It is indeed really, really sad.

    2. Don’t throw it out. Your kids will grow up eventually.

      I too was a brat towards my parents about their memorabilia. I ignored it and expressed contempt to them. I kinda sorta grew up in my 50s and started to look at the old photos and family papers.

      In the last few years of my dad’s life he was living alone and I spent Sunday afternoon and evening with him and stayed over. We went through much of the collection together and I made many notes on the photos or in the albums. Now I’m digitizing the whole works. My children and nephews and nieces were all very much attached to the old boy, but as young people they too have no interest in the old stuff. But digitized, I can and will give them copies when they get old enough to appreciate it.

      My dad was briefly in the Reichsmarine before being captured by the brits and spending some years as a POW. I always thought his stories about it were tall tales as dad was a bit of a BS artist. Then I got to his old paybooks, military records and wartime papers.

      Dad served for a time on this boat: https://www.schiffe-menschen-schicksale.de/index.php?g=sms-startseite&h=schliemann and I was grateful to be able to get him the poster. He was on another called the Bremen when a British cruiser got them in the Bay of Biscay.

      Jesus, am I and most of my generation a bunch of pussies.

    3. Be patient and show it to your grandchildren. Watching their parents being silly will provide them endless entertainment.

  6. Not suggesting it as a solution, just an option. Sort of. Since everything’s headed to digital at Warp Factor 9, sooner or later even we ancient curmudgeons will have to climb aboard. Two words: RAID 5. Better yet, two more words: RAID 10 (which is just 2X RAID 5). Does require a server to manage, but R-10 is about as reliable as one can get.

    One can rent/lease space “in the cloud,” which is nothing more than a techy-sounding phrase that translates to “someone else’s computer, and I don’t know who or where they are, but they’re real good at hitting my credit card for X dollars each month.” Or, run your own version of “cloud.” See: RAID 5/10, etc.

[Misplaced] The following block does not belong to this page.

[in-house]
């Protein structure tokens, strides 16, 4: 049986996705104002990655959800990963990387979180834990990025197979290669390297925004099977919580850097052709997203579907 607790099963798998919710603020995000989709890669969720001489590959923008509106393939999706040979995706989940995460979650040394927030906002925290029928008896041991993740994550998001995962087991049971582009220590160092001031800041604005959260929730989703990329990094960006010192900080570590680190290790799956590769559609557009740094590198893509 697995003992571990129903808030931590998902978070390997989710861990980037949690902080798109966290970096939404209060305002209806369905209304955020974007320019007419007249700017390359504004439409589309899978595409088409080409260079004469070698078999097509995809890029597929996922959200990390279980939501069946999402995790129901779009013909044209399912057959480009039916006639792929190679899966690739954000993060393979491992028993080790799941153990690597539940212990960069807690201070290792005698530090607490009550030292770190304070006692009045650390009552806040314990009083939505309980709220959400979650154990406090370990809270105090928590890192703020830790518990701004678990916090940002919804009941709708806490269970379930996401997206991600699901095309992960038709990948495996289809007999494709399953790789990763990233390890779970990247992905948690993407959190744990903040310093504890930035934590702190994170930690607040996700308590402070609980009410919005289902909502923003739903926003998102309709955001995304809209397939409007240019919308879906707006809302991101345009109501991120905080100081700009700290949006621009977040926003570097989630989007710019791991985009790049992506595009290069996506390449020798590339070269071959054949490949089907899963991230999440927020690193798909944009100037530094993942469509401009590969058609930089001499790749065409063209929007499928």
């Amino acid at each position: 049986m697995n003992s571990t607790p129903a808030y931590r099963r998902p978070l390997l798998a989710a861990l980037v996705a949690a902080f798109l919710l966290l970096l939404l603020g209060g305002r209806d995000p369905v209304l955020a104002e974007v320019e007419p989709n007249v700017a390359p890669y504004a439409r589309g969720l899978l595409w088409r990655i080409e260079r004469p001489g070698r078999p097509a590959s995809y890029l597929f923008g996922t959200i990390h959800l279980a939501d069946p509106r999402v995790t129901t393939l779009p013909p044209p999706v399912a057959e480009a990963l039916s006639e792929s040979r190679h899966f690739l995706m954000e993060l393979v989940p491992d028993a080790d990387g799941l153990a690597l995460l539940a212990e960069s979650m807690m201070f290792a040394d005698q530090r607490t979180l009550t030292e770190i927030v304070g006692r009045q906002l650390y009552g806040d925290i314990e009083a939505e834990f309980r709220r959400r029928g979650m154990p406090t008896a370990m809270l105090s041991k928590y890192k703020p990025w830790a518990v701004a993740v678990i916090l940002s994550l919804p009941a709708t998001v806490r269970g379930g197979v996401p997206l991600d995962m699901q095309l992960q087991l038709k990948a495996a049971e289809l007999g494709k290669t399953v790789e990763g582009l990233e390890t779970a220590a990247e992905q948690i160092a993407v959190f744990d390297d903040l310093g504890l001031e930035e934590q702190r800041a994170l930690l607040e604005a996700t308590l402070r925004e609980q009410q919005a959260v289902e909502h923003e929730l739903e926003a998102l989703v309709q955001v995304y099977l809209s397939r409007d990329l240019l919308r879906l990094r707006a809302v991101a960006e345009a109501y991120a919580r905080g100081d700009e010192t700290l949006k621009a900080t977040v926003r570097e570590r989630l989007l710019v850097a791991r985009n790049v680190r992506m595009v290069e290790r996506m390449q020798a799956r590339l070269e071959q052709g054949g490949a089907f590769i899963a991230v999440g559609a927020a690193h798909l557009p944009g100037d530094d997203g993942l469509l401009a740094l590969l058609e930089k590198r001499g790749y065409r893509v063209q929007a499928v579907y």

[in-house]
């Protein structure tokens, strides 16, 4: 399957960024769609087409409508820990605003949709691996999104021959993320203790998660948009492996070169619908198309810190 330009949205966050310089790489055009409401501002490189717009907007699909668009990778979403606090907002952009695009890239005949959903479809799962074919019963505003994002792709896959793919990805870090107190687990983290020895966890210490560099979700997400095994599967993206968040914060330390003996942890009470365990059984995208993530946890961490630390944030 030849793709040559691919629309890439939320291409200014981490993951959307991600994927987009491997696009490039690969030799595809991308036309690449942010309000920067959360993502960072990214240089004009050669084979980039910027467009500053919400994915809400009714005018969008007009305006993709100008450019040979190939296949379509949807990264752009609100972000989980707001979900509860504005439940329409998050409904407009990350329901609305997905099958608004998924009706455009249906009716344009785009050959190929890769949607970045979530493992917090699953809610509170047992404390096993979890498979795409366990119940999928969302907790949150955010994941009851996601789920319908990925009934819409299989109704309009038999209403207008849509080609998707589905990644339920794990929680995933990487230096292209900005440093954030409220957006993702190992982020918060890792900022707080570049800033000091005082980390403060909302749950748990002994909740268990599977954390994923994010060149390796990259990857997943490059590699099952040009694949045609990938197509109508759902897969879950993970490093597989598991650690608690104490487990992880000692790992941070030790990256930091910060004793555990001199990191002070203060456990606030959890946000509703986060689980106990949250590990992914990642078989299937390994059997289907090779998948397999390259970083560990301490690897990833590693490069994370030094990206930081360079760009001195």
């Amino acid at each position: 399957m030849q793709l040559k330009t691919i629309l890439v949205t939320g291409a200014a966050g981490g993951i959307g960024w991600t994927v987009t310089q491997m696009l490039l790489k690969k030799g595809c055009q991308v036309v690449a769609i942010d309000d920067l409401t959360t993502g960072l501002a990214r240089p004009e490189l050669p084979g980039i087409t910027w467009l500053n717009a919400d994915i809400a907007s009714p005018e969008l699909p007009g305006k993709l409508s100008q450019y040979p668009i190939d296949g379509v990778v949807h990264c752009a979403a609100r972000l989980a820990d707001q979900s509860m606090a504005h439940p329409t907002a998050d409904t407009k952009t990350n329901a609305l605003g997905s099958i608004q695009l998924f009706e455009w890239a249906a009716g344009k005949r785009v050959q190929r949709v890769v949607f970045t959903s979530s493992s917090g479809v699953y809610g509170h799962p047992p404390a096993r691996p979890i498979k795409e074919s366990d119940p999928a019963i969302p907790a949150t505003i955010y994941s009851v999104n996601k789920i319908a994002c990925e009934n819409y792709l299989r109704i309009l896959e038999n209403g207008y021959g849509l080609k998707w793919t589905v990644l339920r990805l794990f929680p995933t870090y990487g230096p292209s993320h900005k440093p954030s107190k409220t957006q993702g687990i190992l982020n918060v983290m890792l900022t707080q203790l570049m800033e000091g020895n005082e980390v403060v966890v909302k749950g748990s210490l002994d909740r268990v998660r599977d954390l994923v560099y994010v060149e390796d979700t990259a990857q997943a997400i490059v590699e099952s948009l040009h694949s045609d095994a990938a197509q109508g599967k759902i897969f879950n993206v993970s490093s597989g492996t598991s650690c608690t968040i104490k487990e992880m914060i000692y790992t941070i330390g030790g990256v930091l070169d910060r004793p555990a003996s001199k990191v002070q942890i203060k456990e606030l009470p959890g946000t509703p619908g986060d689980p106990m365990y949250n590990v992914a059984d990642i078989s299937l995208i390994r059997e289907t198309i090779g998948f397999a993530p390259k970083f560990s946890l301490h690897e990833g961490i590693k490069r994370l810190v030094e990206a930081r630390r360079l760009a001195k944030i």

I’ll consider that route in a few more hard drive generations when they’re cheap enough for “home RAID.” Maybe.

    I do embrace e-books, because they take up a lot less space than the cellulose-based versions. Nowhere as enjoyable to read, even at my glacial (in comparison) reading speed of ~500 wpm. Kindle stuff is dot azw files, and there are tools to convert azw to (the dreaded) PDF. They wind up being somewhat larger files, but still easily manageable on a thumb drive(s) of appropriate size; FYI, backup, backup, backup, meaning “multiple thumbs.” The advantage to PDFs is a lot more PDF readers are around, azw is proprietary.

    One trick is select the “download and transfer to Kindle using USB” so you have a copy on your computer’s hard drive, instead of the much easier Whispernet option. That allows keeping a copy on the PC, or multiple memory sticks even if you never do the PDF conversion, and if Amazon can’t reach your device, be it laptop, desktop, server or Kindle, they can’t steal the book back. A cheap basic laptop or tablet that has a USB port works better as a book reader, for me at least, than a Kindle. Not pocket-size, to be sure, but it unchains me from the Borg Mothership.